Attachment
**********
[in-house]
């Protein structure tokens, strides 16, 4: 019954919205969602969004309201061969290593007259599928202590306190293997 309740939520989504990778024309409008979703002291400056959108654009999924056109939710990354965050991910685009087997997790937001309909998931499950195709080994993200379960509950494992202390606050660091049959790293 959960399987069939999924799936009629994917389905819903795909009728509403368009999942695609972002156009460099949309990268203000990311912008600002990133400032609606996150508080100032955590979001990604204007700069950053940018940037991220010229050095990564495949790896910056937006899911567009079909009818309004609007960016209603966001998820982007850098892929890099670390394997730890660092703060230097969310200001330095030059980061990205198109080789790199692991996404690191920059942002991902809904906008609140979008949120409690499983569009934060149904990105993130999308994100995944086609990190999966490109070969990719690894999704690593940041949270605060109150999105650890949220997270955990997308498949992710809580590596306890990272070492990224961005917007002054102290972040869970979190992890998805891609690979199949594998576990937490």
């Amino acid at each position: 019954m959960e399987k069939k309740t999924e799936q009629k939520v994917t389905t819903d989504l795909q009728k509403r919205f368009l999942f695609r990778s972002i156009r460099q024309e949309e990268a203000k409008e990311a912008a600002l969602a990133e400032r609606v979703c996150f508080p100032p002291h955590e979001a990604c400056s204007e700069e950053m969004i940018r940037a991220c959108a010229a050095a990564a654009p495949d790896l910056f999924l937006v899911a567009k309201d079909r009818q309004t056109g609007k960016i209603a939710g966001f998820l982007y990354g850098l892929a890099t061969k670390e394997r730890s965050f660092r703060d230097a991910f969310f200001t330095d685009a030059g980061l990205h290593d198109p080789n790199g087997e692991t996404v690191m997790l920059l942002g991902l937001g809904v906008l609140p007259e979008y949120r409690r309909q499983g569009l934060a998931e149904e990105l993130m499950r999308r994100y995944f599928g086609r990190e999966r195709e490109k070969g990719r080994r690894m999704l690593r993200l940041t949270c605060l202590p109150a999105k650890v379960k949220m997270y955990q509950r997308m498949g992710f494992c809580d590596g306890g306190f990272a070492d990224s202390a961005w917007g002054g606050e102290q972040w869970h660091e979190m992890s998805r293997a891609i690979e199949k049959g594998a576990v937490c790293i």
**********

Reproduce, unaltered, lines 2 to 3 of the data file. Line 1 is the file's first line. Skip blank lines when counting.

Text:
């Protein structure tokens, strides 16, 4: 019954919205969602969004309201061969290593007259599928202590306190293997 309740939520989504990778024309409008979703002291400056959108654009999924056109939710990354965050991910685009087997997790937001309909998931499950195709080994993200379960509950494992202390606050660091049959790293 959960399987069939999924799936009629994917389905819903795909009728509403368009999942695609972002156009460099949309990268203000990311912008600002990133400032609606996150508080100032955590979001990604204007700069950053940018940037991220010229050095990564495949790896910056937006899911567009079909009818309004609007960016209603966001998820982007850098892929890099670390394997730890660092703060230097969310200001330095030059980061990205198109080789790199692991996404690191920059942002991902809904906008609140979008949120409690499983569009934060149904990105993130999308994100995944086609990190999966490109070969990719690894999704690593940041949270605060109150999105650890949220997270955990997308498949992710809580590596306890990272070492990224961005917007002054102290972040869970979190992890998805891609690979199949594998576990937490």
């Amino acid at each position: 019954m959960e399987k069939k309740t999924e799936q009629k939520v994917t389905t819903d989504l795909q009728k509403r919205f368009l999942f695609r990778s972002i156009r460099q024309e949309e990268a203000k409008e990311a912008a600002l969602a990133e400032r609606v979703c996150f508080p100032p002291h955590e979001a990604c400056s204007e700069e950053m969004i940018r940037a991220c959108a010229a050095a990564a654009p495949d790896l910056f999924l937006v899911a567009k309201d079909r009818q309004t056109g609007k960016i209603a939710g966001f998820l982007y990354g850098l892929a890099t061969k670390e394997r730890s965050f660092r703060d230097a991910f969310f200001t330095d685009a030059g980061l990205h290593d198109p080789n790199g087997e692991t996404v690191m997790l920059l942002g991902l937001g809904v906008l609140p007259e979008y949120r409690r309909q499983g569009l934060a998931e149904e990105l993130m499950r999308r994100y995944f599928g086609r990190e999966r195709e490109k070969g990719r080994r690894m999704l690593r993200l940041t949270c605060l202590p109150a999105k650890v379960k949220m997270y955990q509950r997308m498949g992710f494992c809580d590596g306890g306190f990272a070492d990224s202390a961005w917007g002054g606050e102290q972040w869970h660091e979190m992890s998805r293997a891609i690979e199949k049959g594998a576990v937490c790293i």